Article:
Everyday meals and recipes have taken a new turn (a right turn, trust me!) since people embraced Rhubarb. This vegetable is highly nutritious and with its slightly varying flavors across its different types, making it even more attractive. In this feed we will get to know Twelve different types of Rhubarb plants and learn about them.
You may be forgiven to think rhubarb stalks can only be red or the red stalks are the most delicious. That cannot be farther away from the truth. They come in several varieties and colors.
The color of a rhubarb plant has nothing to do with its flavor. Even green Rhubarb can give you excellent taste.
Rhubarb is a cold-hardy plant and thrives in colder climates, but that does not mean all hope of growing this plant in a warmer region is lost. That is why I’m giving you this article. You’ll find different rhubarb types, including those that have adapted to more hospitable areas. For a more in-depth guide to growing Rhubarb, see this article.
Rhubarb can last for more than a decade, even more than two decades, if grown organically in the right condition. If garden space is a problem, Rhubarb can be grown in tall raised beds. You can decide to use large containers for container gardening.
Identifying Rhubarb Variety & its Characteristics
There are hundreds of different rhubarb cultivars, and identifying them is a challenge. This is because very few rhubarb growers can trace the genetic origin of the rhubarb type they’re growing, so they name their plants based on characteristics.
Another factor that makes identifying these cultivars difficult is that the plant changes some of its characteristics as it grows, thereby making it different for new owners to place it with its parent plant. New hybrids may have little or no resemblance to its parent plant.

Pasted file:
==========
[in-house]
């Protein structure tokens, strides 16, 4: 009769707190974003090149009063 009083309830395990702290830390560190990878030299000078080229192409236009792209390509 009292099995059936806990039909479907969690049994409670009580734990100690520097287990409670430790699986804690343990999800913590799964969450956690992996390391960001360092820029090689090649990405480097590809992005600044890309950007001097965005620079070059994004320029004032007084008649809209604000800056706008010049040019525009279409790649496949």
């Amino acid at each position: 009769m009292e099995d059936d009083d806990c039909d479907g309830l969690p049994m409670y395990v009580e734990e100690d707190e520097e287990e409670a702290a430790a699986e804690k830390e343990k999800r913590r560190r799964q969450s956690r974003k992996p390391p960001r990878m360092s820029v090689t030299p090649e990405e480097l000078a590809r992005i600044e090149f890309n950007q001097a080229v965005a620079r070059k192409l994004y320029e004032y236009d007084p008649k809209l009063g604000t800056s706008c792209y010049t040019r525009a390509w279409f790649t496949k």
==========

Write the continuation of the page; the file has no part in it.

The nutritional value in Rhubarb is relatively constant across all types of Rhubarb. Color, flavor, and texture are some of the qualities that vary across types.
To somewhat negate this considerable challenge, one should identify Rhubarb through its characteristics and not just its name. In this article, you’ll see some of the characters you can use to determine each variety.
Types of Rhubarb Plants
As earlier stated, the hundreds of different types of Rhubarb and including its sometimes changing characteristics make identifying the kinds of Rhubarb difficult. I’ll be doing my best to simplify this challenge.
1. Holstein Bloodred Rhubarb
The stalks here are pure red as blood. It produces juicy red stalks that are irresistible. Holstein bloodred can grow as high as 4 feet and spread as wide as 5 feet, making an enormous amount of Rhubarb.
It is believed, even though wrongly, that red stalk is the juiciest of them all. So this type will give you an edge if you’re planning to sell them. They love to grow under the sun and is an heirloom plant; you’ll enjoy it for years.
Kangarhu rhubarb is another red rhubarb variety. It has the deepest red stalk of any rhubarb variety, which makes it market-friendly. It is also heat resistant and is comfortable in warm climes.
This native Australian Rhubarb leaves an exquisite taste when cooked. Another thing that makes this type of Rhubarb a fan favorite is its long harvesting season, which can last from spring to late summer. When a lot of other plants have dried out or bolted, this one is just getting started.
3. Glaskins Perpetual
This is an English rhubarb variety with distinct stalks. Its stalks are red at the bottom, which then steadily turns to green at the top. It is a good rhubarb for storing in cans and freezing. You can also use them in pies and jams.
Glaskins perpetual loves to grow in colder climates and typically matures faster than most other varieties. The seeds can be grown indoors first till it is strong enough to be transplanted.